As these GEITP pages have continued to emphasize: Multifactorial phenotypes — including complex diseases (e.g. type-2 diabetes, cancer, major depressive disorder), quantitative traits (e.g. height, body mass index), drug efficacy and adverse drug reactions, and responses to environmental toxicants (e.g. dioxin, cigarette smoke, arsenic) — reflect contributions of genetics, epigenetic effects, environmental factors, endogenous influences, and each patient’s microbiome. Some recent breakthroughs in intestinal microbiome research were the topics of yesterday’s GEITP email, whereas today’s GEITP topic concerns the vaginal microbiome (see attached article & editorial).
Microbiomes are located in many areas of the human body (ear, nose, mouth, umbilicus, skin, vagina, as well as our intestine; various regions of skin even have distinctly different microbiota). The vagina houses one of the least diverse microbiomes in the human body. Usually colonized by Lactobacillus species during reproductive years, the acidic metabolites of these species maintain vaginal low pH and low microbiota diversity, impeding colonization by acid-sensitive bacteria — including both gut aerobes (growing in O2) and anaerobes (growing without O2). As vaginal pH becomes more alkaline (e.g. due to infection), the vaginal environment becomes more permissive to colonization by more diverse and undesirable microbial communities; this gives way to bacterial vaginosis (BV). Presence of BV leads to lowered resistance to colonization by pathogens, including HIV. BV is also associated with pelvic inflammation, which during pregnancy can increase risk of premature birth.
There also are individual (genetic) and ethnic variations in the threshold of harmful diversity. It is known, however, that the lack of microbiome diversity is decreased during pregnancy; vaginal changes during pregnancy result in greater Lactobacillus dominance and decreased species diversity. Authors [see attached article] examined single time-points from 1,969 non-pregnant and 613 pregnant women and followed a cohort of 90 pregnant women. They found that early pregnancy differences in the vaginal microbiome — linked to ethnicity — are altered by the gestational dynamics that occur in early pregnancy, with the convergence of all pregnant women toward a Lactobacillus-dominated vaginal microbiome profile, unevenly distributed species with fewer taxa dominating, and a simpler metabolic gene profile.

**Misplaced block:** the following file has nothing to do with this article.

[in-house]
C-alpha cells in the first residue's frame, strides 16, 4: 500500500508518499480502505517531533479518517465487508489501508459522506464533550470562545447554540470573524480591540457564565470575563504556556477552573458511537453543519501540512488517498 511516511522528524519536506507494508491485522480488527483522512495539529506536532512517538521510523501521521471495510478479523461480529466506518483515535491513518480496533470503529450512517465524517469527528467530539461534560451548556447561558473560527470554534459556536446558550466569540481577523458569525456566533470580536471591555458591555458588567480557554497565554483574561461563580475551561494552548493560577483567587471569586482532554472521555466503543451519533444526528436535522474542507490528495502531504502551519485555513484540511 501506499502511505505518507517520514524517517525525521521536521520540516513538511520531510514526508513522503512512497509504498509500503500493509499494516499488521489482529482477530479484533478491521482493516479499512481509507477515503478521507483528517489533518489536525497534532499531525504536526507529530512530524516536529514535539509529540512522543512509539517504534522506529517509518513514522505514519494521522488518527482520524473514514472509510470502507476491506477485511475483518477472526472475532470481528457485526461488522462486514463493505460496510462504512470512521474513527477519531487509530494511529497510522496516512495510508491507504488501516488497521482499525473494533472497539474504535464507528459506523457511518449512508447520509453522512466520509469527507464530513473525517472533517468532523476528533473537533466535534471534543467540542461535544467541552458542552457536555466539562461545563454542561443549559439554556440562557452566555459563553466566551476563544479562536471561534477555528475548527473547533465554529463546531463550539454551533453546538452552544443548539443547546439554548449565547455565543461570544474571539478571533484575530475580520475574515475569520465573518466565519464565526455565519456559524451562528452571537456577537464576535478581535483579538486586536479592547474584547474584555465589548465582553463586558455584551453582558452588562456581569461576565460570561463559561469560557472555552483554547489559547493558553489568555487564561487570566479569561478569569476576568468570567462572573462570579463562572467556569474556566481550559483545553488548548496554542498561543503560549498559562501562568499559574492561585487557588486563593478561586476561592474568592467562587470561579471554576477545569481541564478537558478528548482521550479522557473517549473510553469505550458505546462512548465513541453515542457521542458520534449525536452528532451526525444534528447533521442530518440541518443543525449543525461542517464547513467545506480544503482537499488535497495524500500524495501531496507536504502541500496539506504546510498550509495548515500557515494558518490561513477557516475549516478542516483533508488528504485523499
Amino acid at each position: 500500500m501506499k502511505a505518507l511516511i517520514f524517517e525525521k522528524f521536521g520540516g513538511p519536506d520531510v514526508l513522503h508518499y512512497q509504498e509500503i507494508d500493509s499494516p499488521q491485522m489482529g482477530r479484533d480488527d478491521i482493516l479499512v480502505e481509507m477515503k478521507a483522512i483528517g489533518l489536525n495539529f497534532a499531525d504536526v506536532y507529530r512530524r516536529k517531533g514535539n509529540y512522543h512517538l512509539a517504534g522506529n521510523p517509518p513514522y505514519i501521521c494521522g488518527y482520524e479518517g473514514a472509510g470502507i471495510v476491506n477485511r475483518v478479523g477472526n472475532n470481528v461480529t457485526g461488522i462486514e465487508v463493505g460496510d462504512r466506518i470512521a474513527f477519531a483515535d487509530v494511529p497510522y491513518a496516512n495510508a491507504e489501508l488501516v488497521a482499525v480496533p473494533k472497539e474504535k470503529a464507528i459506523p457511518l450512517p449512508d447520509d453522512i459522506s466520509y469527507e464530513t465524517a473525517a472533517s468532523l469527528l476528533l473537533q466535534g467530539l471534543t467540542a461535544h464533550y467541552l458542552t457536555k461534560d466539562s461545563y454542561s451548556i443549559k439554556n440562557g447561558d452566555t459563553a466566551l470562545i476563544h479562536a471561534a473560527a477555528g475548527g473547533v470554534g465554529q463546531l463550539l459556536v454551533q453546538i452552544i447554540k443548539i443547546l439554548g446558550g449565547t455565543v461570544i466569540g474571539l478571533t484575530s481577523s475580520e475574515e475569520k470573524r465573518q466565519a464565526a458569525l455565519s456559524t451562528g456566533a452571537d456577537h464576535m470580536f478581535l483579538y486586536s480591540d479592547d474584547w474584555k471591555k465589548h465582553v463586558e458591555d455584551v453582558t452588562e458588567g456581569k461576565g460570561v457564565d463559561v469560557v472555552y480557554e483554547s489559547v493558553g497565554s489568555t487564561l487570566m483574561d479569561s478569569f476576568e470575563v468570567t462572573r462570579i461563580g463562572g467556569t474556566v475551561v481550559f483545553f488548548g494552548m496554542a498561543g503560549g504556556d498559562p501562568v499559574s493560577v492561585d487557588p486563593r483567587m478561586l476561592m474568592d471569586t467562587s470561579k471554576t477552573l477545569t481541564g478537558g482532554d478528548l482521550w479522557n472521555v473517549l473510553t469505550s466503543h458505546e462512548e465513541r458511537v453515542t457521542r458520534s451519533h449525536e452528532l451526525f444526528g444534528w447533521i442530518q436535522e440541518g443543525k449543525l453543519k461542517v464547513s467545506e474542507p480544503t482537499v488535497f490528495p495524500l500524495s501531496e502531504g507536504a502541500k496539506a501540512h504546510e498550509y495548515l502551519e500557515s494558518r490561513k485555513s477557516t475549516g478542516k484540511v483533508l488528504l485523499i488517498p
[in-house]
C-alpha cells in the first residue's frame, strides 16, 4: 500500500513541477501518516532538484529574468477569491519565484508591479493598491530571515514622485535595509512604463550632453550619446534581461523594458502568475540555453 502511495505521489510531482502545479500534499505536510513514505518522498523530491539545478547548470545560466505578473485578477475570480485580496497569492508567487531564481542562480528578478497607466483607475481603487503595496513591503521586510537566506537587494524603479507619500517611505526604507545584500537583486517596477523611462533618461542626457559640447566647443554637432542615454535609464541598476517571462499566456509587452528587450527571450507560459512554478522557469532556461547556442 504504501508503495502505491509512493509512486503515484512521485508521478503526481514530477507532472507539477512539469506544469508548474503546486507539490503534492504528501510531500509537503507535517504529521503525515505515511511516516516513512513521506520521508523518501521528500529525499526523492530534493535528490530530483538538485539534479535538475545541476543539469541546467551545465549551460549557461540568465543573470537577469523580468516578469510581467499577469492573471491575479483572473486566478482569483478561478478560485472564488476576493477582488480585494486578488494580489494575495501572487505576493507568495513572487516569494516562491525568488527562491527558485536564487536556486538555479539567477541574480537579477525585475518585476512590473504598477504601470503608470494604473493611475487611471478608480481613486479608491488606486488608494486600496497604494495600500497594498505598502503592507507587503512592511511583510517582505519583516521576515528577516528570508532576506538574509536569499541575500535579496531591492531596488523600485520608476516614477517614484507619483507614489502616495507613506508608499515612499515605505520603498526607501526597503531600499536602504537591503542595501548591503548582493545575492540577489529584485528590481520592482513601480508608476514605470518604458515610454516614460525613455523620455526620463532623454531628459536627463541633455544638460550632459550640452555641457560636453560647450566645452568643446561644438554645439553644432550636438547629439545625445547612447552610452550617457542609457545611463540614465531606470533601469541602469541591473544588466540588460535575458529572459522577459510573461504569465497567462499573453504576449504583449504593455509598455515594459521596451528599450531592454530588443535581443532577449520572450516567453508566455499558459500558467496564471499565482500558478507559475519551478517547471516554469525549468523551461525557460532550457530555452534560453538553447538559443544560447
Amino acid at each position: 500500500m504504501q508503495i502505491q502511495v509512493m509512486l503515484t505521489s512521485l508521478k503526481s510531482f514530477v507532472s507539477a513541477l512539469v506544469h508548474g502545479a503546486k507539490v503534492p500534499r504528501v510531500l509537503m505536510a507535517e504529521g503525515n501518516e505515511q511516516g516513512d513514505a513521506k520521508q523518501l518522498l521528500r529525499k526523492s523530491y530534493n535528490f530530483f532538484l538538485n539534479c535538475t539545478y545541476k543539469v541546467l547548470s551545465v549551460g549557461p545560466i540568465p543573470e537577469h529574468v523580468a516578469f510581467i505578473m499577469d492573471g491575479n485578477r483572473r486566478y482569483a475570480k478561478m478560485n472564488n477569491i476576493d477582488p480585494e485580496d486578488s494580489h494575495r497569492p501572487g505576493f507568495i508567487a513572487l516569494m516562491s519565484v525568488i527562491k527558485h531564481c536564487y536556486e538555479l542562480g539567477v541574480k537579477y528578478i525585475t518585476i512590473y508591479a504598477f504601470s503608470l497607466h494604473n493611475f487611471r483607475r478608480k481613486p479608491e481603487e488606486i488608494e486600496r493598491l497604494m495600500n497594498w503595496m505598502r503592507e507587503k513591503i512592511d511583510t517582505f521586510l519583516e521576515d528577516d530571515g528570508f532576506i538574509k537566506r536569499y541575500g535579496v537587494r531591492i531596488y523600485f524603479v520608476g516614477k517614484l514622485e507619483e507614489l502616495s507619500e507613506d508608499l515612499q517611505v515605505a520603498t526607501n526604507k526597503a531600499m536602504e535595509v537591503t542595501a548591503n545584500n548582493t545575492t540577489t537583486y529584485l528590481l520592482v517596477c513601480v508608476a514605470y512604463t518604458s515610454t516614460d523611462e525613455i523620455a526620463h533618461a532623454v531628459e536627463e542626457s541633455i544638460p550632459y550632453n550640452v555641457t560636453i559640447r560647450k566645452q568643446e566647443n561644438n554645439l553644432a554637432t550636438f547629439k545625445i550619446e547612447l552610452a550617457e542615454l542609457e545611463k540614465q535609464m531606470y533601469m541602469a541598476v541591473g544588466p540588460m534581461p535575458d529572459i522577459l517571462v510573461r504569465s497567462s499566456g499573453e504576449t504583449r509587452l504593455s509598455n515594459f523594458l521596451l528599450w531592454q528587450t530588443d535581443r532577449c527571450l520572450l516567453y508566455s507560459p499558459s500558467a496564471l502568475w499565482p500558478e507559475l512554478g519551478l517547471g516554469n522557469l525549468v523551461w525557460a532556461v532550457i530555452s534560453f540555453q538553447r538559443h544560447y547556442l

These data suggest — that in the case of a high-diversity vaginal microbiome during pregnancy — the microbiome composition could be manipulated to reduce adverse risks of pregnancy. Premature-birth-associated taxa were correlated with unwelcome pro-inflammatory cytokines (chemicals secreted by immune cells that evoke responses in other cells) in vaginal fluid. These findings highlight new opportunities for assessment of the risk of preterm birth.
Nat Med June 2019; 25: 1012–1021 & News’n’Views, pp 882-883